Ole Miss football: Matt Corral's 2021 return gives Rebels newfound stability
Though Matt Corral’s 2020 success feels newfound and long-awaited, it was not a given that he would return in 2021.
That changed Wednesday when Lane Kiffin dropped a tidbit in his media availability about Corral’s 2021 plans. Kiffin said Corral told him earlier in the week that he is “1,000 percent coming back,” and his reasoning was, “I need another year here.”
Most rational prognosticators and people around the program assumed the redshirt sophomore would come back for 2021 — when he would be a redshirt sophomore again — particularly considering the top-heavy NFL Draft quarterback class that will include Clemson’s Trevor Lawrence and Ohio State’s Justin Fields. But Corral simply being eligible to enter the Draft cast a smidgen of doubt that perhaps grew incrementally with every strong performance.
The news, while not unexpected at all, is a significant development for Kiffin and the Rebels as they navigate the tail end of a bizarre 1st season and an uncertain and unconventional early signing period and set their sights on what most hope is a normal 2021.
Kiffin and Corral offer each other stability in different ways.
Corral will enter his 4th collegiate season with the same offensive coordinator and head coach for the 1st time in his career. Having to learn 3 systems in 3 seasons — the 2nd of which could not have fit his skill set worse, and led to him being benched 4 games into his 1st year as a starter — has made his ascent in 2020 all the more remarkable. What Matt Luke and Rich Rodriguez did to Corral — propping him up as the face of the program all offseason, only to pull the plug after 4 games in favor of a backup who could not throw — might ruin some quarterbacks’ development and careers. The stability and comfort Kiffin and offensive coordinator Jeff Lebby have offered Corral have unlocked the arm strength and accuracy that made him such an enticing prospect out of high school. Keep in mind, this will be his 1st spring and full offseason further learning the intricacies of this scheme.
On the other side of the coin, Kiffin now has a quarterback to build his offense around, at least for 1 more year.
When Kiffin arrived, he had 2 fairly unknown commodities in Corral and John Rhys Plumlee and did not have the benefit of spring practice to conduct a traditional quarterback competition. This is purely speculation, but one would think that part of Kiffin’s thinking was to get through the season with the best possible option and recruit his own hand-picked quarterback to run his system and build the program around. In other words, it’s doubtful that he forecasted this level of success from Corral given the odd offseason and the little available SEC game tape on him. After all, Corral entered this season having started 1 SEC game.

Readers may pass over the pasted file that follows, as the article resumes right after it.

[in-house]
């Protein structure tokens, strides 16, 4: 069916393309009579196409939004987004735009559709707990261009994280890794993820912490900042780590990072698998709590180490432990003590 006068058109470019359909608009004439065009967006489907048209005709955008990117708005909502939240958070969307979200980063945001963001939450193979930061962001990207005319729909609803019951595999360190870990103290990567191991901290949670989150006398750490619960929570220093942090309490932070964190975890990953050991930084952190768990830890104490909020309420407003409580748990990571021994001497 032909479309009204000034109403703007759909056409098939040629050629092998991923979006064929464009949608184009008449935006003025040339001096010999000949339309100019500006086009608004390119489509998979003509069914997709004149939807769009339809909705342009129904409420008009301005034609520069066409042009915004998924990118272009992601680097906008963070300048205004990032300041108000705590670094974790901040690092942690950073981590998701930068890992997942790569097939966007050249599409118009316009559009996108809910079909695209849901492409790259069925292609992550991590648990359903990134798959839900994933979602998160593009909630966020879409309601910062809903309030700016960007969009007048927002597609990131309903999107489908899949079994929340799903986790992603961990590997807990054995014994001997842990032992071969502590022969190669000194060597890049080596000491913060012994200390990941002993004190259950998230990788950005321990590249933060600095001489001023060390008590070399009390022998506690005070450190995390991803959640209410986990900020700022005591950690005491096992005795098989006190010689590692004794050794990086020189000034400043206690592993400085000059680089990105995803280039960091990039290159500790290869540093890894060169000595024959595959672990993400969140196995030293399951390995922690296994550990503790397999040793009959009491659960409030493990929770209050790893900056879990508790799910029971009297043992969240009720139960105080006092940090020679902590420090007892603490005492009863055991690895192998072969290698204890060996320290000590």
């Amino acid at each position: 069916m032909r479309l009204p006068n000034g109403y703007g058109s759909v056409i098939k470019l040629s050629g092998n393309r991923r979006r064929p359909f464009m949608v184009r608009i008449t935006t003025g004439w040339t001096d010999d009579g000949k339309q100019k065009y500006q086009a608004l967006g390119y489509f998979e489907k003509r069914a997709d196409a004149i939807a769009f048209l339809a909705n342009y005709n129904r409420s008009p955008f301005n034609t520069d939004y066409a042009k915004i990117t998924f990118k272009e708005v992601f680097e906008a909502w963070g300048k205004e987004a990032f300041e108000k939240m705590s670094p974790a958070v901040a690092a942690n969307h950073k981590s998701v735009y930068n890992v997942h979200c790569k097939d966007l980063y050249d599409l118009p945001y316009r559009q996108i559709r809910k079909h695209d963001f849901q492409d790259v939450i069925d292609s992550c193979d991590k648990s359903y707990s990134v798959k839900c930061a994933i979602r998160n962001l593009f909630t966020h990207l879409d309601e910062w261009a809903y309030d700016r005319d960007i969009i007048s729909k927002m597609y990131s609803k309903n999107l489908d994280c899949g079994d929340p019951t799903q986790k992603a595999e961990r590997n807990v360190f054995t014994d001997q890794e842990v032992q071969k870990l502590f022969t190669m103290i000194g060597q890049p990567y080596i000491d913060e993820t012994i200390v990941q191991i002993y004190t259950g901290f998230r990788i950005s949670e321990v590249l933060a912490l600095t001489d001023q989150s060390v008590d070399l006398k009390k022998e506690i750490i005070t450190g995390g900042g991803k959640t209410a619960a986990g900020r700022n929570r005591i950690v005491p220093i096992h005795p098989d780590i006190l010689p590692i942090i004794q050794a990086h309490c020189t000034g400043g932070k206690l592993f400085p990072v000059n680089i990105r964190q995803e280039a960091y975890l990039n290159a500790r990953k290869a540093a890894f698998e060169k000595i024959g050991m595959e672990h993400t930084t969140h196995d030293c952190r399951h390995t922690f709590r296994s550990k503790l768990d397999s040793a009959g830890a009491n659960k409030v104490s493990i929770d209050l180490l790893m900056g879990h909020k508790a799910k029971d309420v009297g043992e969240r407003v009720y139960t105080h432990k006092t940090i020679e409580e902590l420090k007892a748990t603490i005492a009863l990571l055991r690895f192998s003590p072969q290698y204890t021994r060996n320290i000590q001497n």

But of course, fast forward 3 months and Corral is 1 bad game in Fayetteville away from deserving Heisman recognition. Kiffin now has another year to build the rest of his team without worrying about what he will get at the most important position. He’s simultaneously afforded the luxury of patience when it comes to picking Corral’s successor. That’s important, especially considering the fact that the rebuild on defense appears to be a lengthy one.
Ask yourself this: How many games does Ole Miss win this year with a defense that entered the Egg Bowl allowing 40 points per game if Corral is not the quarterback? One? Two? It’s hard to imagine many more than that, and yet the Rebels are 4-4 with more than a puncher’s chance to go 6-4. It’s easy to see the tangible results Corral has produced when given stability. It is more difficult to quantify the stability that Corral has given Kiffin and this staff, but you’d be foolish to underestimate that.
Ole Miss generally knows what their offense will look like in 2021 even despite the possibility (likely a probability) that their best receiver, Elijah Moore, will move on to the NFL. That is a luxury that a lot of programs in the SEC will not be afforded. Just look at Ole Miss the past 3 seasons if you need an example. While not surprising, Corral’s return solidifies an already sturdy foundation on offense as the Rebels move into Year 2 under Kiffin.